WASHINGTON — The thousands of undocumented minors in U.S. detention facilities includes an unknown number of pregnant teenage immigrants.
The pregnant minors have been moved into longer-term shelters operated by the Department of Health and Human Services (HHS) in order to provide federally funded health care.
As many as 90,000 undocumented minors from El Salvador, Guatemala, and Honduras are expected to enter the United States this year. The rush of children, many of whom are trafficked by drug cartels and other criminal organizations, has become not only a strain on the asylum process but a political nightmare for the Obama administration.
It is unclear how many of the minors are pregnant and now in HHS custody, and HHS spokesman Kenneth Wolfe said Friday that the department does not have "available" statistics on the number of pregnant minors housed in HHS facilities.
But Wolfe confirmed the department, which is tasked with overseeing the flood of immigrants, moves pregnant girls to permanent shelters, rather than the temporary detention facilities that most of the undocumented children are in.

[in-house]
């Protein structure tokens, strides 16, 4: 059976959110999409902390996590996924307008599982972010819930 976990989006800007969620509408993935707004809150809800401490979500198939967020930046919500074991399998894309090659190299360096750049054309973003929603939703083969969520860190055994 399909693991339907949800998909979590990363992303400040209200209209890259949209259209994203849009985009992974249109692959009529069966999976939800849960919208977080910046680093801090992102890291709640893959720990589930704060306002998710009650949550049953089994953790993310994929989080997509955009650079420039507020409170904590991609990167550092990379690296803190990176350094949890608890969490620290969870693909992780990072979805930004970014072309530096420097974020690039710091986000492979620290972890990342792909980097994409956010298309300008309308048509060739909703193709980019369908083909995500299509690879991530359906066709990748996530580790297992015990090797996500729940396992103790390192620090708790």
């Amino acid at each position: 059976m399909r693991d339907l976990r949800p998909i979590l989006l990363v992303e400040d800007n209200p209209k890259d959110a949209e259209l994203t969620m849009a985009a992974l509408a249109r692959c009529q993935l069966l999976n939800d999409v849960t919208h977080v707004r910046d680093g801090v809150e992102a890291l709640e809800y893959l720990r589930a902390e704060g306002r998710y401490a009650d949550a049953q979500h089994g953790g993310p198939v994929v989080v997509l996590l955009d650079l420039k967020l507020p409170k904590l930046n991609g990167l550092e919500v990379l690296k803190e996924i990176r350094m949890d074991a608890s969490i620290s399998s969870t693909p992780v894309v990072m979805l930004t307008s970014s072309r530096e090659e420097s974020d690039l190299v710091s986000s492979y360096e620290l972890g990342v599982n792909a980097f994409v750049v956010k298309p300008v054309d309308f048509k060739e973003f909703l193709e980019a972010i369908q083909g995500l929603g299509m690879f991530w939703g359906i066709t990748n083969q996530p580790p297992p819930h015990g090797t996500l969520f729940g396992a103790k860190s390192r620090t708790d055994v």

"Pregnant teenage mothers are housed at regular/permanent Unaccompanied Alien Children program shelters (not temporary UAC shelters) and are provided medical care. We do not have statistics available," Wolfe said in an email to BuzzFeed Friday night.
HHS has begun establishing temporary shelters across the country to house undocumented children after the permanent, long-term facilities were overwhelmed by the unprecedented number of immigrants. According to the HHS
website, the department maintains "approximately" 100 permanent shelters in the United States, most along the southern border with Mexico.
Under the 14th Amendment, their children will be American citizens if they are born in the United States. It is unclear whether the mothers — and their children — will be deported. Wolfe did not respond to multiple requests for comment on that issue, and White House spokesman Josh Earnest did not respond to a request for comment Saturday.
It is extremely difficult for undocumented parents to get citizenship. For instance, they have to wait until their children can sponsor them when they come of age, or be granted asylum by the government. But with an estimated 4 million American children with at least one parent who was in the country illegally, the Obama administration in 2013 directed immigration officials to use "discretion" when deporting parents.
John Stanton is a senior national correspondent for BuzzFeed News. In 2014, Stanton was a recipient of the National Press Foundation’s 2014 Dirksen Award for distinguished reporting of Congress.
Contact John Stanton at firstname.lastname@example.org.
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